Mobile workers are not only using wireless enabled systems to access critical email and remotely collaborate on projects, but they are also using Web enabled handheld systems and cellular phones to interact directly with enterprise resources. These small systems are also being used as vital links to customer relationship management (CRM) and enterprise resource management (ERP) systems. Approximately half the wireless enabled systems in use in major corporations now function as "thin clients," with the bulk of applications and data residing on a central data resource (server).

In the past few years, the number of handheld computer systems has more than tripled. In fact, by the year 2003 there will be roughly 19 million small computing devices in operation. Palm Computing, Inc. is responsible for the bulk of this growth, with about 7 million systems based on the Palm OS most recently the Sony CLIE (Kleeay) that started shipping in September. Add to this the rising number of cellular telephones, as well as their rapid transformation into Internet browsing devices especially with the advent of the Wireless Appli cation Protocol (WAP) standard, which basically allows Web pages to be displayed on the smaller form factor of a digital phone.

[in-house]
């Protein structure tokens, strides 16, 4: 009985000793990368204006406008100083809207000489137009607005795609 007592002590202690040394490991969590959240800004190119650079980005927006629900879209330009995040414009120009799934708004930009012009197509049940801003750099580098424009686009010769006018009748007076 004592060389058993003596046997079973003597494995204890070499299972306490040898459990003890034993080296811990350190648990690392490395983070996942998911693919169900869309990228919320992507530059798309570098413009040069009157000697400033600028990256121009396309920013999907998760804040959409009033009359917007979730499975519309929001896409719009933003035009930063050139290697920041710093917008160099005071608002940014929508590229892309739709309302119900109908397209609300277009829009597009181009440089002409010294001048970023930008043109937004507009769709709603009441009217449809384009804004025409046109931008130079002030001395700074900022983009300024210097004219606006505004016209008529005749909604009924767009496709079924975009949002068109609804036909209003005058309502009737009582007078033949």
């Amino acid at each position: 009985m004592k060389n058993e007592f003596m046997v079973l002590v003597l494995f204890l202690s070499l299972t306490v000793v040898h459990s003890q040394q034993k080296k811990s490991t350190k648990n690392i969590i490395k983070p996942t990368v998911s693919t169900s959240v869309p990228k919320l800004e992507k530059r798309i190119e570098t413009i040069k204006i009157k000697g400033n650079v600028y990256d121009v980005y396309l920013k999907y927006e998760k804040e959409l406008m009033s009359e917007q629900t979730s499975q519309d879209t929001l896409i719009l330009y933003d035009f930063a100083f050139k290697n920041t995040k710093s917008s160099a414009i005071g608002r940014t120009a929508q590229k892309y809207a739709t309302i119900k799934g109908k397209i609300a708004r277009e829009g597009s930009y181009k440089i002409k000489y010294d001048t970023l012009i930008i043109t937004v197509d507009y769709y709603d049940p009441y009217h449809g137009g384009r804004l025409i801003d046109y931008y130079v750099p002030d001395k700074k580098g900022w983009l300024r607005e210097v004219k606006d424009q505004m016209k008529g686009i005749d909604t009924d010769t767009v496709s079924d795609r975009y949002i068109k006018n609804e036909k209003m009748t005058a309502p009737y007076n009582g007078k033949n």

By the end of 2003, there will be more than 600 million Net-enabled handsets in use, according to data collected by handset manufacturer Nokia. This number is expected to eclipse the PCs connected to the Net, which will total about 500 million by 2003. The end result is that Web-enabled cellular handsets because of their portability, wireless capabilities, and flexibility may very well be the leading device used to plug into the Internet and corporate data resources. Users in Japan already look to their Web phones as primary communications and Internet access devices, a situation helped by the availability of high speed wireless data connections.